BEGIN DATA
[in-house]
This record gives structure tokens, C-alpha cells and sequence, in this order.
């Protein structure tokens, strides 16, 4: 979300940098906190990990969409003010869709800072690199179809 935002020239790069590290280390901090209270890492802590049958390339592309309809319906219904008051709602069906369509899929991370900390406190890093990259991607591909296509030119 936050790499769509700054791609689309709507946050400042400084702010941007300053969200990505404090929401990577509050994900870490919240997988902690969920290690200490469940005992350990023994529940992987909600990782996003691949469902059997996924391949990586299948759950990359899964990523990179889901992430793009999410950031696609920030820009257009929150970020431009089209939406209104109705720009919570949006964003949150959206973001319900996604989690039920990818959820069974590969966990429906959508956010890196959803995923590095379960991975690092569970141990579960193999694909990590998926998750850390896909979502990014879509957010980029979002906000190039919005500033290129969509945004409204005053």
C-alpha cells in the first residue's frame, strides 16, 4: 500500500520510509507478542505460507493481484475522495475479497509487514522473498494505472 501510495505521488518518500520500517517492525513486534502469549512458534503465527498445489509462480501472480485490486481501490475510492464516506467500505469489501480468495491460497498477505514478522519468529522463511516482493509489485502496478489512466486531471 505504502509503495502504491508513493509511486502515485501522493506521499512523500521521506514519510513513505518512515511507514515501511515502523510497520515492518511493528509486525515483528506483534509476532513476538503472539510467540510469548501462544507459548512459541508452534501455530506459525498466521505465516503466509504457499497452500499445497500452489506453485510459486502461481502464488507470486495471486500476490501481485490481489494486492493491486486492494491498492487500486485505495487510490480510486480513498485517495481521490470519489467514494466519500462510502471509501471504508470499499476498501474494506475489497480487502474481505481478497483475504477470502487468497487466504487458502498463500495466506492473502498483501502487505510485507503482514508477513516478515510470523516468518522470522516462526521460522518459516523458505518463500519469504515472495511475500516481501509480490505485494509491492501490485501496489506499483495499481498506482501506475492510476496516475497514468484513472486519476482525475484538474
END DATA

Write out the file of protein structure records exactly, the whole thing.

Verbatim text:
[in-house]
This record gives structure tokens, C-alpha cells and sequence, in this order.
């Protein structure tokens, strides 16, 4: 979300940098906190990990969409003010869709800072690199179809 935002020239790069590290280390901090209270890492802590049958390339592309309809319906219904008051709602069906369509899929991370900390406190890093990259991607591909296509030119 936050790499769509700054791609689309709507946050400042400084702010941007300053969200990505404090929401990577509050994900870490919240997988902690969920290690200490469940005992350990023994529940992987909600990782996003691949469902059997996924391949990586299948759950990359899964990523990179889901992430793009999410950031696609920030820009257009929150970020431009089209939406209104109705720009919570949006964003949150959206973001319900996604989690039920990818959820069974590969966990429906959508956010890196959803995923590095379960991975690092569970141990579960193999694909990590998926998750850390896909979502990014879509957010980029979002906000190039919005500033290129969509945004409204005053």
C-alpha cells in the first residue's frame, strides 16, 4: 500500500520510509507478542505460507493481484475522495475479497509487514522473498494505472 501510495505521488518518500520500517517492525513486534502469549512458534503465527498445489509462480501472480485490486481501490475510492464516506467500505469489501480468495491460497498477505514478522519468529522463511516482493509489485502496478489512466486531471 505504502509503495502504491508513493509511486502515485501522493506521499512523500521521506514519510513513505518512515511507514515501511515502523510497520515492518511493528509486525515483528506483534509476532513476538503472539510467540510469548501462544507459548512459541508452534501455530506459525498466521505465516503466509504457499497452500499445497500452489506453485510459486502461481502464488507470486495471486500476490501481485490481489494486492493491486486492494491498492487500486485505495487510490480510486480513498485517495481521490470519489467514494466519500462510502471509501471504508470499499476498501474494506475489497480487502474481505481478497483475504477470502487468497487466504487458502498463500495466506492473502498483501502487505510485507503482514508477513516478515510470523516468518522470522516462526521460522518459516523458505518463500519469504515472495511475500516481501509480490505485494509491492501490485501496489506499483495499481498506482501506475492510476496516475497514468484513472486519476482525475484538474